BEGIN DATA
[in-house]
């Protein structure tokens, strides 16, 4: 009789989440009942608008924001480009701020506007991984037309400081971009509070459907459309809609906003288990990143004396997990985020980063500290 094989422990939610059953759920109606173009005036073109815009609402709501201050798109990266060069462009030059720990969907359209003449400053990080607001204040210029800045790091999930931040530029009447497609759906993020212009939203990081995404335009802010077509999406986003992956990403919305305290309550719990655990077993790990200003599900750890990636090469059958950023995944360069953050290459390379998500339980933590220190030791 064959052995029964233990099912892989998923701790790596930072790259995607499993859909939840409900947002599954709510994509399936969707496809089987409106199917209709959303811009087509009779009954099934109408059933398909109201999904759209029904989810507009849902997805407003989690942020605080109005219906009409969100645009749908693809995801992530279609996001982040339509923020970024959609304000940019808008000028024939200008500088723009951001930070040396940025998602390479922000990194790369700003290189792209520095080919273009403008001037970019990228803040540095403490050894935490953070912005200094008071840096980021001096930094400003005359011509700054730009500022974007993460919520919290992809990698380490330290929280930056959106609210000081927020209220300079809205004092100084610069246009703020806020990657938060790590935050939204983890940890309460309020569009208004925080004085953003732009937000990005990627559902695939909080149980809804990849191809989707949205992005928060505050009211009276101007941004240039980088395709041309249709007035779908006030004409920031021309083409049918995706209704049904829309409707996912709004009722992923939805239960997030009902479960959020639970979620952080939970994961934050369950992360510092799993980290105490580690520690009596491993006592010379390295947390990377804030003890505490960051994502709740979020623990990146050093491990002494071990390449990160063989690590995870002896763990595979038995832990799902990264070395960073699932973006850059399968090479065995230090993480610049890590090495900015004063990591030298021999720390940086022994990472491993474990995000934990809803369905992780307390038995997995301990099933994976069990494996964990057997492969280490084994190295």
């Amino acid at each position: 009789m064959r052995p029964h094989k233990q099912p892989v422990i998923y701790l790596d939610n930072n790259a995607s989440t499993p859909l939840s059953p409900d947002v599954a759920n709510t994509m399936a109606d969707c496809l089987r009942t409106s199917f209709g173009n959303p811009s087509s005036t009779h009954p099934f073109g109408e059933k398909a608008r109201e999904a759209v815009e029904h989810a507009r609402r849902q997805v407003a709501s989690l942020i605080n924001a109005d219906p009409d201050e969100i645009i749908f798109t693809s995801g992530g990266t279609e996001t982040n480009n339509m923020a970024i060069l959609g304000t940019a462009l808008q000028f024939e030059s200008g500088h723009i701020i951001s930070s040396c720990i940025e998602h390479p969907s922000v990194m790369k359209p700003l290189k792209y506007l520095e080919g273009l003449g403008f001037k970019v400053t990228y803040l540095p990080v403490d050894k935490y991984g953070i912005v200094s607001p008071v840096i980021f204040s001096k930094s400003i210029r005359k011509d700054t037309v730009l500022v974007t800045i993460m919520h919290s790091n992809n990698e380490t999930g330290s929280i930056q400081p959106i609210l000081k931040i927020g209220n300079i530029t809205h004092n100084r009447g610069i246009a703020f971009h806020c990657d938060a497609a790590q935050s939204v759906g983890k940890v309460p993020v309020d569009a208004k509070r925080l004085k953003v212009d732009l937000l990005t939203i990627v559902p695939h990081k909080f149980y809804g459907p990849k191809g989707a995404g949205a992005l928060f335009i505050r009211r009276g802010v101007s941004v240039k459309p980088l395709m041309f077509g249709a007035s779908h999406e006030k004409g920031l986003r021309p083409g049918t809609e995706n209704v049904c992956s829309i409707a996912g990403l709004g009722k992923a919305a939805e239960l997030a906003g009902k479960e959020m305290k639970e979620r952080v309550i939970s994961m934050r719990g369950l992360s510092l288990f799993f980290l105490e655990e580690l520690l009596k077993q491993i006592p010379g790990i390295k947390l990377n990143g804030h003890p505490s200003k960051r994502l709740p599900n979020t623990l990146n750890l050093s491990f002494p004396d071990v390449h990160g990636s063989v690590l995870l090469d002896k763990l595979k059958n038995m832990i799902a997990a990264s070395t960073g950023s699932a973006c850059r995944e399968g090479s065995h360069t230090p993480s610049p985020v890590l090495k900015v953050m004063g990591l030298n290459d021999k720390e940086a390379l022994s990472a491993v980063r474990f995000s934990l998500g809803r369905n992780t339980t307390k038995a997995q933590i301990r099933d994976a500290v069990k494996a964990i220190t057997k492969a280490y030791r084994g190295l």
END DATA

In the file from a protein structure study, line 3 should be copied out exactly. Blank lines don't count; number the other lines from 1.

């Amino acid at each position: 009789m064959r052995p029964h094989k233990q099912p892989v422990i998923y701790l790596d939610n930072n790259a995607s989440t499993p859909l939840s059953p409900d947002v599954a759920n709510t994509m399936a109606d969707c496809l089987r009942t409106s199917f209709g173009n959303p811009s087509s005036t009779h009954p099934f073109g109408e059933k398909a608008r109201e999904a759209v815009e029904h989810a507009r609402r849902q997805v407003a709501s989690l942020i605080n924001a109005d219906p009409d201050e969100i645009i749908f798109t693809s995801g992530g990266t279609e996001t982040n480009n339509m923020a970024i060069l959609g304000t940019a462009l808008q000028f024939e030059s200008g500088h723009i701020i951001s930070s040396c720990i940025e998602h390479p969907s922000v990194m790369k359209p700003l290189k792209y506007l520095e080919g273009l003449g403008f001037k970019v400053t990228y803040l540095p990080v403490d050894k935490y991984g953070i912005v200094s607001p008071v840096i980021f204040s001096k930094s400003i210029r005359k011509d700054t037309v730009l500022v974007t800045i993460m919520h919290s790091n992809n990698e380490t999930g330290s929280i930056q400081p959106i609210l000081k931040i927020g209220n300079i530029t809205h004092n100084r009447g610069i246009a703020f971009h806020c990657d938060a497609a790590q935050s939204v759906g983890k940890v309460p993020v309020d569009a208004k509070r925080l004085k953003v212009d732009l937000l990005t939203i990627v559902p695939h990081k909080f149980y809804g459907p990849k191809g989707a995404g949205a992005l928060f335009i505050r009211r009276g802010v101007s941004v240039k459309p980088l395709m041309f077509g249709a007035s779908h999406e006030k004409g920031l986003r021309p083409g049918t809609e995706n209704v049904c992956s829309i409707a996912g990403l709004g009722k992923a919305a939805e239960l997030a906003g009902k479960e959020m305290k639970e979620r952080v309550i939970s994961m934050r719990g369950l992360s510092l288990f799993f980290l105490e655990e580690l520690l009596k077993q491993i006592p010379g790990i390295k947390l990377n990143g804030h003890p505490s200003k960051r994502l709740p599900n979020t623990l990146n750890l050093s491990f002494p004396d071990v390449h990160g990636s063989v690590l995870l090469d002896k763990l595979k059958n038995m832990i799902a997990a990264s070395t960073g950023s699932a973006c850059r995944e399968g090479s065995h360069t230090p993480s610049p985020v890590l090495k900015v953050m004063g990591l030298n290459d021999k720390e940086a390379l022994s990472a491993v980063r474990f995000s934990l998500g809803r369905n992780t339980t307390k038995a997995q933590i301990r099933d994976a500290v069990k494996a964990i220190t057997k492969a280490y030791r084994g190295l």